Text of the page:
COLUMBIA — State Sen. Dick Harpootlian wants to force the state Commerce Department to disclose how it doles out millions in incentives to lure businesses to South Carolina, saying the agency's secrecy makes it impossible to discern whether taxpayers actually benefit.
Harpootlian, D-Columbia, sued Commerce for information the agency refused to provide about its deals with Giti Tire in Chester County and the defunct Viva Recycling in Berkeley County. The freshman senator chose those two companies because of their woes. His lawsuit cites articles in The Post and Courier about the massive cleanup at the former tire recycling facility — paid by taxpayers — and lawsuits indicating Singapore-based Giti isn't paying its bills.
Giti Tire opened with much fanfare two years ago, with Commerce officials saying the company's first U.S. plant would create 1,700 jobs within a decade. How many currently work there is unclear. But a lawsuit filed in August claims the company began missing payments for contracted employees as early as January 2018.
"Were solid business decisions made, or are we giving money to folks based on job numbers that sound like a good deal?" Harpootlian told The Post and Courier on Wednesday.
Last year, The Post and Courier documented how Viva executives had a string of bankruptcies in the Northeast before launching their tire-recycling projects in South Carolina. Despite those failures, state and local officials greased their entry into South Carolina in 2013 by approving tax-exempt bonds. The company's operating permit was revoked four years later.
Neither the public nor legislators who approve Commerce's budget have any idea how the agency actually spends its money, he said: "So the reason I sued is two-fold, for these specific deals and to have a judge tell them what they’re legally required to give up."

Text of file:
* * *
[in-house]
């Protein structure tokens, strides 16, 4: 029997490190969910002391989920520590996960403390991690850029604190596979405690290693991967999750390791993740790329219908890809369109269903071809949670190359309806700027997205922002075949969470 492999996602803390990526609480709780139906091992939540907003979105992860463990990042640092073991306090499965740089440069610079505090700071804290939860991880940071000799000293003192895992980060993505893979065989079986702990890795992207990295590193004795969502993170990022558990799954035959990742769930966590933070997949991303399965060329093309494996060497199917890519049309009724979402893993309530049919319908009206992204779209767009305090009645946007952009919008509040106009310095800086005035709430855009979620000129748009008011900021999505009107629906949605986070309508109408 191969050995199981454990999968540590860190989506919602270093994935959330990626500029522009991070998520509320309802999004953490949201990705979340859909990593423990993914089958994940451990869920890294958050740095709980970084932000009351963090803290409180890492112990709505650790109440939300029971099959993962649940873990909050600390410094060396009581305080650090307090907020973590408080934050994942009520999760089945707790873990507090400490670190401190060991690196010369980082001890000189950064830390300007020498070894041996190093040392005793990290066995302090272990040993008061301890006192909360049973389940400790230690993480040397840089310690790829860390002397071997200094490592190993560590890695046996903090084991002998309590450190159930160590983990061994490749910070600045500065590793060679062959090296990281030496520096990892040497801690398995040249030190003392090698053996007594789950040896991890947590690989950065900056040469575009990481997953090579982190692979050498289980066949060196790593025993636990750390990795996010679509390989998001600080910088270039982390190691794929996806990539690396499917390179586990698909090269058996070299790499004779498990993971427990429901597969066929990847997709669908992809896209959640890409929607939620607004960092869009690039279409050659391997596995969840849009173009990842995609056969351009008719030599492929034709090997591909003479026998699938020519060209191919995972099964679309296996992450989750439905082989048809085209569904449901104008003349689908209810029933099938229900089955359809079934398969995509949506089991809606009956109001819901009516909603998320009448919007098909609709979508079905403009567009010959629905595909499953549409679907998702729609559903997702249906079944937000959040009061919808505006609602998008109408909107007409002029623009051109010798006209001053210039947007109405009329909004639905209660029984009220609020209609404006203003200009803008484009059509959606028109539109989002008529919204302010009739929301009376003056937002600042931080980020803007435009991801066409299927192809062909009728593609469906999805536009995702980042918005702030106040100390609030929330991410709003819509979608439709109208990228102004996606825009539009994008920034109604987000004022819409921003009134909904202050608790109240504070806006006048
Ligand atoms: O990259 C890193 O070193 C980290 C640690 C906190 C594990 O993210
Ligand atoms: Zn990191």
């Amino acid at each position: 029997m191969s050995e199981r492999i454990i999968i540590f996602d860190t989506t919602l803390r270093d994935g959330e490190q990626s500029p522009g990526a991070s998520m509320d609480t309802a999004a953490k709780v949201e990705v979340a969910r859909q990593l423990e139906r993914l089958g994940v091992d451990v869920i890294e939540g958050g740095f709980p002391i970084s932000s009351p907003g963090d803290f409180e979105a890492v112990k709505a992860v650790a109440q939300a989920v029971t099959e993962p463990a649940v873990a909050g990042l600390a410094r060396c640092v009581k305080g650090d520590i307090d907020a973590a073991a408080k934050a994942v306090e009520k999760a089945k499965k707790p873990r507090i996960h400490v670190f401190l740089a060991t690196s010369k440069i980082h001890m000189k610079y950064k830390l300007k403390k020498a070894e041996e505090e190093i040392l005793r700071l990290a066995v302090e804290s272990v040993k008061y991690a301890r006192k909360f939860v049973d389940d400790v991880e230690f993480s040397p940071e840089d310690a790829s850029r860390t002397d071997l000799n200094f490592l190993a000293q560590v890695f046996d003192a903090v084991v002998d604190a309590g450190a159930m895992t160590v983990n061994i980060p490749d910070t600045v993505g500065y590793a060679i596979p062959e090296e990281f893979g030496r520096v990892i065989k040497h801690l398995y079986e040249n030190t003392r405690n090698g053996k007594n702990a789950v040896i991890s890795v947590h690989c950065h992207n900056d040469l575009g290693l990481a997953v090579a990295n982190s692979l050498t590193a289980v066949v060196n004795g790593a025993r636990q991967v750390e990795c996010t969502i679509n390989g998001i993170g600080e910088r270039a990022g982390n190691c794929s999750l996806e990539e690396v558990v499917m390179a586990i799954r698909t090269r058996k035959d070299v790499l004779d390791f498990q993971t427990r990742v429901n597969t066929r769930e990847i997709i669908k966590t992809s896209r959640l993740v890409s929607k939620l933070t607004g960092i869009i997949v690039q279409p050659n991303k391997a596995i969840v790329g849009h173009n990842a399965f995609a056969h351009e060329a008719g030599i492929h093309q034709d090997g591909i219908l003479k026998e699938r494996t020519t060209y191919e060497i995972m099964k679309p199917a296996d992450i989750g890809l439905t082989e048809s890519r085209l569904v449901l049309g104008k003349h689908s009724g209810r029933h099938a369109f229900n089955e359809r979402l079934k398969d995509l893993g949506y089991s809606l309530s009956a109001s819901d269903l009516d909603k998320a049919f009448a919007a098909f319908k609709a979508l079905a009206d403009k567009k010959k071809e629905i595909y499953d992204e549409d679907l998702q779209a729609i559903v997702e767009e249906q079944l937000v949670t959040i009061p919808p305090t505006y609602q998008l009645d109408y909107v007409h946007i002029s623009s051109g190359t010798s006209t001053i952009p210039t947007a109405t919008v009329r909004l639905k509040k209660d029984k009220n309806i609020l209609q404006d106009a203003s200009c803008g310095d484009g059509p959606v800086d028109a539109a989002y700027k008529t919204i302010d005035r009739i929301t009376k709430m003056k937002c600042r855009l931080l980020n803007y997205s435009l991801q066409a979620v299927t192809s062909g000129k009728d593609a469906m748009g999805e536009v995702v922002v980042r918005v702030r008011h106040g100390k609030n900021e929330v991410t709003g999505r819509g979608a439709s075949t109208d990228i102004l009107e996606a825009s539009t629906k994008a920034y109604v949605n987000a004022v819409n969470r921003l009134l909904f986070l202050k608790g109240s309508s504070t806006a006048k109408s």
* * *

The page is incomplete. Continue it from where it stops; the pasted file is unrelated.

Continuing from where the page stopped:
Harpootlian, an attorney, submitted two separate Freedom of Information Act requests to Commerce in August.
Commerce pointed to exemptions in the state's public records law as a legal reason for blacking out large portions of what it supplied last month. Redactions included total incentives, the agency's analysis for taxpayer costs and benefits, and who signed the state contracts. Information state law allows government agencies to withhold includes trade secrets, personal information, and proposed contracts.
Commerce spokesman Alex Clark said the agency responded to the requests "as we routinely do," in full compliance with the law.
"While the law provides access to certain public records, it also protects, among other things, competitive company-specific information," he said. "Commerce stands ready to respond in accordance with state law and remains committed to protecting the confidentiality of our companies, as the law allows."
But Harpootlian argued the agency is hiding behind vague wording in the law that no longer applies to those companies.
"Those deals are done. There are no trade secrets," he said. "What we see is they’re unwillingness to tell the taxpayers how much they spent, what they spent it for and did we get our money’s worth."
Late Wednesday, Commerce sent Harpootlian and the newspaper a follow-up response supplying much of the information on Viva Recycling the senator had sought, which the agency noted had to be retrieved from archives. Information the company identified years earlier as confidential was still redacted "in an abundance of caution," the agency explained, but Commerce no longer blacked out what it called personal information "in light of the company's departure from the state and failure to meet its obligations," the cover letter read.
Commerce gave no additional information on Giti Tire.
The lawsuit filed Tuesday in Richland County court follows Harpootlian's public spat with Commerce earlier this year over incentives to the Carolina Panthers.
Legislators eventually approved up to $115 million in tax breaks to get the Panthers to build its headquarters and practice fields in York County, but only after Commerce supplied some information that Harpootlian demanded to end his filibuster on the deal.
Harpootlian and seven other senators then signed a request asking the Legislative Audit Council to review 10 years' worth of business incentives handed out by Commerce. But Commerce could be similarly withholding information from the Legislature's auditing arm, he said.
"This is the most efficient and effective way, in my opinion, to find out how these taxpayer dollars are spent and what we got for it as taxpayers," he said.
This has been updated to reflect a follow-up response Commerce emailed late Wednesday.